Tag:Jarrett Lee
Posted on: October 11, 2011 11:35 am
Edited on: October 11, 2011 11:36 am
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Keys to the Game: LSU at Tennessee

Posted by Jerry Hinnen

LSU WILL WIN IF: They do anything other than take careful aim at their own foot and blow it off. We've seen enough of both of these teams by now to know that down-to-down, play-to-play, drive-to-drive, the Tigers are the far superior team--especially considering the gigantic advantage LSU has in the running department, where Tennessee is the only team in the SEC averaging less than 100 yards per game. The only way LSU loses to the Vols is if the game becomes less about who's winning the down-to-down battle and more about who's capitalizing on the big play. The Bayou Bengals have made an art out of being that team under Les Miles, but all the same, if the Tigers blow a coverage for a long touchdown against Matt Simms ... if they allow a long return to dynamic Vol freshman Devrin Young ... if Jarrett Lee's old pick-six demons suddenly return to haunt him ... if those kinds of plays bring what could be an unhappy and dormant Neyland Stadium crowd to life ... the Vols could make this a game.

Unfortunately for the Vols, though, if LSU doesn't suffer any self-inflicted wounds, their advantages on both lines-of-scrimmage are such that they may not suffer any wounds at all.

TENNESSEE WILL WIN IF: Well, the aforementioned disaster scenario taking place on LSU's side of things would help immensely. But even in that case, the Vols will need something from their offense to actually pull out a victory. And with Simms in for the injured Tyler Bray, that means offensive coordinator Jim Chaney will have to find some way of snapping the Volunteer running game out of its current stupor. In the Vols two SEC games to date, Chaney's unit has totaled -- this is not a misprint -- minus-29 rushing yards. LSU's hardly the opponent you want to face when trying to fix that kind of problem, but the Vols don't have a choice: either get some measure of push up front, or watch the Tigers swallow your backup quarterback whole. Just ask Florida.

THE X-FACTOR: The echoes of last season. If there's one team the Vols might be irrationally confident about facing, even after last week's dud against Georgia, it's LSU. Despite entering that 2010 game as underdogs nearly as big as they are this year, Tennessee famously had Miles's team beaten until a replay review showed that the Vols had 13 players on the field for the game's chaotic final play--necessitating one more final play, on which the Tigers scored. If Derek Dooley can seize on that performance as reason to believe his Vols can play with the nation's No. 1 team -- and can get some early success to convince the crowd of the same -- they might just do it.

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Posted on: October 9, 2011 3:43 am
 

SEC Winners and Losers, Week 6



Posted by Jerry Hinnen

A handy recap of who (and what) really won and really lost in the SEC's Week 6.

WINNER: Les Miles.

For years, college football fans have come up with excuse after excuse for why Miles has been less than a terrifiic head football coach, despite his gaudy records and 2007 national title. He's just lucky. Anyone can recruit that kind of talent to LSU. His clock management is terrible. Never lost fewer than two games in a season. He can't get his offense fixed. Did we mention he's lucky? This offseason, one prominent blogger went so far as to place Miles No. 1 on a list of "the Worst Coaches in College Football."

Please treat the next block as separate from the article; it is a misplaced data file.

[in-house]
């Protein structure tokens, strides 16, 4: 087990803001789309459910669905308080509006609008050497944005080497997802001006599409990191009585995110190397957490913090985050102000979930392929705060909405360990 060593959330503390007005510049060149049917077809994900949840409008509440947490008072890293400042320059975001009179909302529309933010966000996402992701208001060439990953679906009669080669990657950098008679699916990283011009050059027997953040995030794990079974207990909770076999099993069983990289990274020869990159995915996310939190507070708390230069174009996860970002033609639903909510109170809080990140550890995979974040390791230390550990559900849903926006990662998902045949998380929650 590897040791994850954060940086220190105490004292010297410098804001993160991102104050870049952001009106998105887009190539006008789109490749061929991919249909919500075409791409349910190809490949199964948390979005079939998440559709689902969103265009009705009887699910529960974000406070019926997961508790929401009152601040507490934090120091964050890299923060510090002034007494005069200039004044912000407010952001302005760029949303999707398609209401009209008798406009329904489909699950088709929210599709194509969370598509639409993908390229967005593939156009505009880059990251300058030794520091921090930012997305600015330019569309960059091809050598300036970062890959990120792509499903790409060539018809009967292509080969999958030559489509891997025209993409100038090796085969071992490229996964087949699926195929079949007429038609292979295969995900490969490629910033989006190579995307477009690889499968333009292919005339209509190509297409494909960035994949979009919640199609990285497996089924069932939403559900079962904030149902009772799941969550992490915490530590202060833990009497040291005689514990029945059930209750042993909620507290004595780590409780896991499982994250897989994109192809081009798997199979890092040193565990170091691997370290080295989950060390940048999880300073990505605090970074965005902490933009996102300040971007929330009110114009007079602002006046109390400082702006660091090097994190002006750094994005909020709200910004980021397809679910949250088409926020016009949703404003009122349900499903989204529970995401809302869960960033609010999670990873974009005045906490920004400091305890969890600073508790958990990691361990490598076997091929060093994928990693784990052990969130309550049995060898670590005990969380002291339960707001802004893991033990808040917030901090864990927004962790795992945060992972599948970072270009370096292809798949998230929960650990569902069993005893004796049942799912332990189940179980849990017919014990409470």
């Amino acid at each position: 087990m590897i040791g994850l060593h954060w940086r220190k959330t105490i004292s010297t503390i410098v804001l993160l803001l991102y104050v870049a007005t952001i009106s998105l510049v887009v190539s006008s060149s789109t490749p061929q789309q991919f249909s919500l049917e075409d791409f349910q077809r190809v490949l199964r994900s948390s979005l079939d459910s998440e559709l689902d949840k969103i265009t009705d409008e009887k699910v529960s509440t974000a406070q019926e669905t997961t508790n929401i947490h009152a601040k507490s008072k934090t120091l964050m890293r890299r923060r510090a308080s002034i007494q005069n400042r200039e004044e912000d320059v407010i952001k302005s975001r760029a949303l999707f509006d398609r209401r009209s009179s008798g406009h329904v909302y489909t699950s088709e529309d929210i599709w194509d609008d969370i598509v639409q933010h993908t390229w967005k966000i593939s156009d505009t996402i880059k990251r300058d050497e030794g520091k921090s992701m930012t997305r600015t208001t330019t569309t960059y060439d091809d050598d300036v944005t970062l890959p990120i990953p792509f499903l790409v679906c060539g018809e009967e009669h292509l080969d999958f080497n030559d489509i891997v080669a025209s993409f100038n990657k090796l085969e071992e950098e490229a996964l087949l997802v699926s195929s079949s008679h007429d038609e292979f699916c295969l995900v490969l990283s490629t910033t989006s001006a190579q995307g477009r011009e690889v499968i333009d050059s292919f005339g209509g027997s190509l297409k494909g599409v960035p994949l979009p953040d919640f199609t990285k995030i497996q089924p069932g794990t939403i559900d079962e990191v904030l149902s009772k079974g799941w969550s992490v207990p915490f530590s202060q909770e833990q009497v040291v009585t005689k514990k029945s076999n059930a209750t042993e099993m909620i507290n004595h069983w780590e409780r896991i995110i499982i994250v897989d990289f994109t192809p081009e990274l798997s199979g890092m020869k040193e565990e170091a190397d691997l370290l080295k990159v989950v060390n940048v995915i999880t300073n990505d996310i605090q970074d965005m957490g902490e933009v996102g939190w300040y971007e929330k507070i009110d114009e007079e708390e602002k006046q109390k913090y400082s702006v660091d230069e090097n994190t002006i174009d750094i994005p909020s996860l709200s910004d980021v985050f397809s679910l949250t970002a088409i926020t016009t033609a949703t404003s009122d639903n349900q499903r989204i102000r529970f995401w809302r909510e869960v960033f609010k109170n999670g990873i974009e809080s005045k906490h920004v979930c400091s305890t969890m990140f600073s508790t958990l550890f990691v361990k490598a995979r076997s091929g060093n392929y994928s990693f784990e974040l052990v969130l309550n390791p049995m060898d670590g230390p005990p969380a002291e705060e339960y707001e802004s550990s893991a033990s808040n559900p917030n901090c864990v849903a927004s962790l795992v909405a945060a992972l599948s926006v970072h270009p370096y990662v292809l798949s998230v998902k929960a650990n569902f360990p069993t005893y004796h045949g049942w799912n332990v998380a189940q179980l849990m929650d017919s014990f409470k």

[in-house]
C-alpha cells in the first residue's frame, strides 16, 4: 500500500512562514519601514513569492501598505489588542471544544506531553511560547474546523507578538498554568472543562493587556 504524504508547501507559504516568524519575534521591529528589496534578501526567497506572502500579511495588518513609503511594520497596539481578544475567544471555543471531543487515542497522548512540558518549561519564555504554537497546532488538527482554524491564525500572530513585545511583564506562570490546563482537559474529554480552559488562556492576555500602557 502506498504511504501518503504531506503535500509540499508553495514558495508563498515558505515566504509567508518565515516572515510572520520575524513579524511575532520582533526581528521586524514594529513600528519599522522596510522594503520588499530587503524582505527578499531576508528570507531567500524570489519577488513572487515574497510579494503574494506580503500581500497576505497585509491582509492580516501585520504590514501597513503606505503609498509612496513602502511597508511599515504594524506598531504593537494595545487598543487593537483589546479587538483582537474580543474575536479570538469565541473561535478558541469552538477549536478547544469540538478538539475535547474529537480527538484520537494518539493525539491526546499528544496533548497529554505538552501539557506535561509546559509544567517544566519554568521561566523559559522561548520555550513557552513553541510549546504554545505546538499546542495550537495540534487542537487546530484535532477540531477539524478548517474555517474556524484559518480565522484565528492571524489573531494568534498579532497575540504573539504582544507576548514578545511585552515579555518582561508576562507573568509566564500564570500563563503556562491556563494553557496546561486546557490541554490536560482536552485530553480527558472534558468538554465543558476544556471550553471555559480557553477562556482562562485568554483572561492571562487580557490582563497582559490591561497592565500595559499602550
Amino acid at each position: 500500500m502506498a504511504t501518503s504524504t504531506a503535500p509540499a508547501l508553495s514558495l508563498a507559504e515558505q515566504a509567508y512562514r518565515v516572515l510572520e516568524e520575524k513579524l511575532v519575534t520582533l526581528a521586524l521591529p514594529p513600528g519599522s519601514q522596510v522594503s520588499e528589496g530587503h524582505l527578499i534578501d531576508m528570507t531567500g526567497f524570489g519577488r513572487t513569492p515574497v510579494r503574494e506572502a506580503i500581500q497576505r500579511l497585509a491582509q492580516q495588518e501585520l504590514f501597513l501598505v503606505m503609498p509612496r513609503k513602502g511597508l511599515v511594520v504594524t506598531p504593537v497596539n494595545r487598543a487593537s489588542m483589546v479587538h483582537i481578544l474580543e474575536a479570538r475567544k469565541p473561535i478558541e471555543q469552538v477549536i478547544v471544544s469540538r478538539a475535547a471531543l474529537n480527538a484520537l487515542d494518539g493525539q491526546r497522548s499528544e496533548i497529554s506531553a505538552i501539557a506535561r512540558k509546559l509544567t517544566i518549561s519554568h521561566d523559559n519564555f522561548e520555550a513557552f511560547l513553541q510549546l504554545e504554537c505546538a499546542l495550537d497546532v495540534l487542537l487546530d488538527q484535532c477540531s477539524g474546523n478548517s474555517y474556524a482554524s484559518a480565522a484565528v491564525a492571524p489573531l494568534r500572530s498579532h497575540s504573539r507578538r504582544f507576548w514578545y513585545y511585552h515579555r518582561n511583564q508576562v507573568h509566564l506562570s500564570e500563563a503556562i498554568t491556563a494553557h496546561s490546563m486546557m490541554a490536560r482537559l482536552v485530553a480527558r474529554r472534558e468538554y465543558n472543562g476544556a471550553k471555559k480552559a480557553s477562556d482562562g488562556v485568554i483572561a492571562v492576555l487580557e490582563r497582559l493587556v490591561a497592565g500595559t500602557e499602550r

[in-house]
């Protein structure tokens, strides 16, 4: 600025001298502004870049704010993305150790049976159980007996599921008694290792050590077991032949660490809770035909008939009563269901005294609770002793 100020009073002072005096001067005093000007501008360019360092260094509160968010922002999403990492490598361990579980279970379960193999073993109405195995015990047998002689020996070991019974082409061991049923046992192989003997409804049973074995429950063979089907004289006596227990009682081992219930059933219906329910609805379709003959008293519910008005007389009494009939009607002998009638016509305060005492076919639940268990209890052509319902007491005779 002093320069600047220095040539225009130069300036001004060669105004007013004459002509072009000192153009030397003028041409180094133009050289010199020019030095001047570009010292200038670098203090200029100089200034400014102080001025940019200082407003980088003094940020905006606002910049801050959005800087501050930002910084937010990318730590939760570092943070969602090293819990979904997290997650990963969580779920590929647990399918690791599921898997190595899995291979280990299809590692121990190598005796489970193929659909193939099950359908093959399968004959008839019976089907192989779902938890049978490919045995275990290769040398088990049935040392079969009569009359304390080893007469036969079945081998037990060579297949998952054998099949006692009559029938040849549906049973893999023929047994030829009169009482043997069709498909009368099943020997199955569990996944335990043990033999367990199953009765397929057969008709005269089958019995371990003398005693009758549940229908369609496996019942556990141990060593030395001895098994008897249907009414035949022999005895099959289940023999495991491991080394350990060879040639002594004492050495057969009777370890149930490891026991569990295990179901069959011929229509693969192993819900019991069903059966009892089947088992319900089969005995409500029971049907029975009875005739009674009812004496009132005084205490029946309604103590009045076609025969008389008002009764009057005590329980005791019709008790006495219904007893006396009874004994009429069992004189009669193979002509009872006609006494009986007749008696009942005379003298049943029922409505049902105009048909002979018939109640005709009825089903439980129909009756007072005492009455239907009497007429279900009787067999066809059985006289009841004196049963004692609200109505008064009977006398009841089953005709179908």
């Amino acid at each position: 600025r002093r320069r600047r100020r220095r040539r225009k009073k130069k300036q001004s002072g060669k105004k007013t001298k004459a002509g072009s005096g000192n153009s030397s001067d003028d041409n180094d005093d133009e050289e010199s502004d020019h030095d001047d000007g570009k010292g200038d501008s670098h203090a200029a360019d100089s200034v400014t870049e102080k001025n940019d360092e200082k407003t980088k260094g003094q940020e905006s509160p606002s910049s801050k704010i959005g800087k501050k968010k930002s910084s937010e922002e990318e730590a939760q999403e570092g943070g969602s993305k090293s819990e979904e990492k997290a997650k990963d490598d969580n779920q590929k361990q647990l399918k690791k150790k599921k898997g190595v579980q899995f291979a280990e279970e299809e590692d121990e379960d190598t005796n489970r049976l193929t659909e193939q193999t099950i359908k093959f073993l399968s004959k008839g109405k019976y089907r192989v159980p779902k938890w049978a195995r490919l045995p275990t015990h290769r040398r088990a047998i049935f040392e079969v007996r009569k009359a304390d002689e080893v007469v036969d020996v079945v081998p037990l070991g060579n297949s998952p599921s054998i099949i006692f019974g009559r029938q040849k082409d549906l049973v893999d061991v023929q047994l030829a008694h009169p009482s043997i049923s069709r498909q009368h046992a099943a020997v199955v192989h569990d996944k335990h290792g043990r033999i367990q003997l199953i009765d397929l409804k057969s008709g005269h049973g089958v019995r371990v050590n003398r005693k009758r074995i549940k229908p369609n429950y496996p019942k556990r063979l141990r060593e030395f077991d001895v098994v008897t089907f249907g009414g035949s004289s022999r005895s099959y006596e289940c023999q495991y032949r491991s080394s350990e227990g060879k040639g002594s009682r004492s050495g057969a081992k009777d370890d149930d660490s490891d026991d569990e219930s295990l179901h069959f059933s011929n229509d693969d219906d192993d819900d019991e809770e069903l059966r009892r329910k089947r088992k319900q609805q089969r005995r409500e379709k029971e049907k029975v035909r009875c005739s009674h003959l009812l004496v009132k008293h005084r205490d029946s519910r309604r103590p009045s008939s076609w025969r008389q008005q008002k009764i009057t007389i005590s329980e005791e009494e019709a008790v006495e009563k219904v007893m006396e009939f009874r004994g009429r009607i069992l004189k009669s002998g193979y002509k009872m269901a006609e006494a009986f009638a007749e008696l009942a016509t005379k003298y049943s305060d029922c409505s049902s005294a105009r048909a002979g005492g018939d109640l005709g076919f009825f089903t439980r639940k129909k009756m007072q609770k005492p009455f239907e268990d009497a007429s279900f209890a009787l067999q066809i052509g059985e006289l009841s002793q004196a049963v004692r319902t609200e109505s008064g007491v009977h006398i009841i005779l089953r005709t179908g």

But after today's dominating 41-11 win over Florida and the Tigers' 6-0 start to the 2011 season -- a start that includes wins over four different ranked teams -- even Miles's most ardent detractors have to admit the Mad Hatter has put together the kind of upper-upper-echelon team that can't be explained by recruiting or luck or happenstance alone. Yes, it helps to have Ryan Baker and Tyrann Mathieu and Michael Brockers around, but even superstars like those don't make the kind of terror-inducing defense LSU has today without the guidance of John Chavis, who Miles recruited to Baton Rouge personally. Yes, it's tough to not have a strong running game with Spencer Ware and a veteran line, but that running game wouldn't be nearly so effective if Jarrett Lee hadn't shaken off a career's worth of failures to become exactly the steady, accurate (and vs. the Gators, bomb-tossing) quarterback the offense needs--a development that can be directly traced to Miles's much-derided hire of Steve Kragthorpe as his team's new quarterbacks coach. The Tigers have been special teams killers for far too long under Miles to dismiss their contributions as mere "luck," as evidenced once again Saturday when punter Brad Wing noticed the lack of a Gator punt safety and took off for what should have been a 44-yard touchdown.

In short: to watch the Tigers' rise to 6-0 and their dismantling of the Gators and not see Miles's fingerprints all over them is an exercise in willful ignorance. Luck can explain some of his successes, and the natural advantages of being LSU does explain a little more. But these Tigers? They are only explained by having a coach at the very, very top of his field.

LOSERS: Auburn's wide receivers.